As I sat down to write for this week’s blog post, I thought of nothing but Hurricane Ian. The National Hurricane Center issued a hurricane warning for the region on Monday evening, indicating hurricane conditions are expected in the next 24 to 36 hours. Officials warned that time is running out to prepare.
Friends and families have been checking in and wishing my husband and me well in the wake of the impending storm. I have lived in South Florida since 1988 and have been through many hurricanes. Each comes with its own story of community togetherness and destruction. It is incredible what a storm can do to a community. I learned firsthand that it is crucial to be prepared as you never know what direction the hurricane will go once it makes landfall. As of today, Hurricane Ian is crossing Cuba and is looking to come up the west coast of Florida. Tampa and other cities in the way are ‘in the cone’.
I learned that even category one could cause power outages, trees, and limbs to come down and damage houses, cars, and people in a very short time.
The worst part of the storm is waiting for it to come. The National Hurricane Center is continuously tracking storms. When they recognize a storm may hit an area, it is 24/7 coverage, alerting people to stock up on water, food, gas, and money for at least 4-5 days. That is because electricity will be out; if bad, roads could be closed until debris is cleared off the streets. Depending on the destruction, and area can be isolated for days, weeks and even months. It is a huge effort to prepare – and think about hospitals and people in their homes who are sick or elderly. People are helping each other and getting based for a tough few days.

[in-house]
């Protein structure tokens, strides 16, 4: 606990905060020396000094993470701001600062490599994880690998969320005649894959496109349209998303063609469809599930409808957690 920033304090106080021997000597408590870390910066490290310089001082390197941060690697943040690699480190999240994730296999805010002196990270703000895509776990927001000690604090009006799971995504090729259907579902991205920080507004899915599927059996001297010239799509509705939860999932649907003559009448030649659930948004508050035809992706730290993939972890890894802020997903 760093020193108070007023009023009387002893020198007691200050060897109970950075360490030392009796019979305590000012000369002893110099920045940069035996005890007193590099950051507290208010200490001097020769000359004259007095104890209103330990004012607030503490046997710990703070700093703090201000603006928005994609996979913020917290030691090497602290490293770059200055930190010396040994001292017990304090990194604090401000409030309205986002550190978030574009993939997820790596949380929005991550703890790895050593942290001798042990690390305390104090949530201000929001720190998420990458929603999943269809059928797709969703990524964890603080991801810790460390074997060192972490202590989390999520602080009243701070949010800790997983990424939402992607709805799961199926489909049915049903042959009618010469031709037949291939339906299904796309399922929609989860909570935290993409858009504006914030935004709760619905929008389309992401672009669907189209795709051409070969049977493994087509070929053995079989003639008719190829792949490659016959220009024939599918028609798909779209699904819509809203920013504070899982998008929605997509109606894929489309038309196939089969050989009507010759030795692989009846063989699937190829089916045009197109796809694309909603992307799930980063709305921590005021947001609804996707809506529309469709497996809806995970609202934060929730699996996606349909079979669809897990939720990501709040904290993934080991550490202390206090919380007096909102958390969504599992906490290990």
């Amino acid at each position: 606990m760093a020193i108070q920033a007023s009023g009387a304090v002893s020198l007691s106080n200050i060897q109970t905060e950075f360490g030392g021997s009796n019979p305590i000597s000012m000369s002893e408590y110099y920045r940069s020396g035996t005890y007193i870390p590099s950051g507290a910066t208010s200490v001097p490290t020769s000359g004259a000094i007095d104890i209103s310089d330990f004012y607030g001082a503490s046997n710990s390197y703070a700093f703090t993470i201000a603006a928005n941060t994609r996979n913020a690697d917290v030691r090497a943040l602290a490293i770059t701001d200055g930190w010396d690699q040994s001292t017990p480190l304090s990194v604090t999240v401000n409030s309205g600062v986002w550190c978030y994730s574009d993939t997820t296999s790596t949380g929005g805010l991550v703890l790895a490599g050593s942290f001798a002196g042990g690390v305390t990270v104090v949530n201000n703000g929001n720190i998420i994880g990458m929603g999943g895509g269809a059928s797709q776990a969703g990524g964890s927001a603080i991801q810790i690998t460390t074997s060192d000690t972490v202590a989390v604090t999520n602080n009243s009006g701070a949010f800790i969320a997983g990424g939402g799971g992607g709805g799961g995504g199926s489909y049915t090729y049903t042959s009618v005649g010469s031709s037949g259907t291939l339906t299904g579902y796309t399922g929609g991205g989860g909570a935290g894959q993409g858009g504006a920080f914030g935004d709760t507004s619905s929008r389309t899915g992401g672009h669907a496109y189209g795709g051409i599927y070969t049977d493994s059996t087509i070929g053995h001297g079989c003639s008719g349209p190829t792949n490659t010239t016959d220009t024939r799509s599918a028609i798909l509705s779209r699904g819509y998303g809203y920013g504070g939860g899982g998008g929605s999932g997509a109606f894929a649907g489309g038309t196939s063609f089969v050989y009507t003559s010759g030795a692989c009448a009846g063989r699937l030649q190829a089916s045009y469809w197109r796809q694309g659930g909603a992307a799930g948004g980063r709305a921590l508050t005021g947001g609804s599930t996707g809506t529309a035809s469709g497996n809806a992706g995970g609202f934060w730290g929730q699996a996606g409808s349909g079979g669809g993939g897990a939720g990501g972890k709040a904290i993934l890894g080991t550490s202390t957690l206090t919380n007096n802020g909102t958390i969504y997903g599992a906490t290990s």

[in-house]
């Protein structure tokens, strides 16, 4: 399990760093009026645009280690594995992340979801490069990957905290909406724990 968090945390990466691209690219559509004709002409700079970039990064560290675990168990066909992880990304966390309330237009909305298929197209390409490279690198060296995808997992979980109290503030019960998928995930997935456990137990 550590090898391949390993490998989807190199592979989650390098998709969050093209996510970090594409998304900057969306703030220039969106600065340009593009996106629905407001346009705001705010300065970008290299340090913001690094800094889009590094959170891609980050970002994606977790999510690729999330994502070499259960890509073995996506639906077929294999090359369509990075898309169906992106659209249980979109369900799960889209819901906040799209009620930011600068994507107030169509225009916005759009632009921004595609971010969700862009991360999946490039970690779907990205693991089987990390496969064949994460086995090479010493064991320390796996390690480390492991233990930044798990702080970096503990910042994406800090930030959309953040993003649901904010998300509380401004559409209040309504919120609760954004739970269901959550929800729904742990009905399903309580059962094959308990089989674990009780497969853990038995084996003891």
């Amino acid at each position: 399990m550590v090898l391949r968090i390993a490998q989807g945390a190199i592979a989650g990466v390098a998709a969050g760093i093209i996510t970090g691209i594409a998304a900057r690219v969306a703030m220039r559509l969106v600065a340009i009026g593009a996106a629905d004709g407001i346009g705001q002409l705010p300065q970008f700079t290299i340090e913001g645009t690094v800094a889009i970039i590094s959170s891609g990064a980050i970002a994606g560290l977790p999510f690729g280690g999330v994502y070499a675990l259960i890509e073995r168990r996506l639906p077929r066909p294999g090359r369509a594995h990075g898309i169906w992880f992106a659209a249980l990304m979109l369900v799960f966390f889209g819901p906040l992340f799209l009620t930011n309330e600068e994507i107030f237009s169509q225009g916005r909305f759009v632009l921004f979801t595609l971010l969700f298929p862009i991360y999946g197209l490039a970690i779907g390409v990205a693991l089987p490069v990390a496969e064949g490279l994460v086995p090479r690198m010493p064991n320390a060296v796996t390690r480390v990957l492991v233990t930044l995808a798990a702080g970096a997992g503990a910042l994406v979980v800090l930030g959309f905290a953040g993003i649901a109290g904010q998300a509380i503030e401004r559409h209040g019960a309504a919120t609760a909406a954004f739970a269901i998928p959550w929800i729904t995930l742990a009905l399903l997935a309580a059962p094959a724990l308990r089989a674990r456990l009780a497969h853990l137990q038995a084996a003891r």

Over the past 34 years of living in South Florida, we evacuated once. We decided to leave as the forecast was calling for Hurricane Irma to be a category 5 and a direct hit in our area. At that point, we knew we there was not much we could do so getting out of the area was probably best for our safety. As it turned out, the storm was not as bad as predicted, as it changed paths many times as it moved across Florida. As a result, we had to change directions with each update from the forecasters. It was maddening trying to figure out where to go and stressful as we and hundreds of other people were facing the same dilemma. Here is a link to a blog post I wrote on September 17, 2017, about 10 Lessons I learned as a Hurricane Evacuee. https://nursesadvocates.com/10-lessons-learned-as-a-hurricane-evacuee
Hurricanes have taught me to follow directions and listen to the authorities. My husband and I are ready and will ride this one out at home.
To all in the path of Hurricane Ian, listen, prepare and be safe!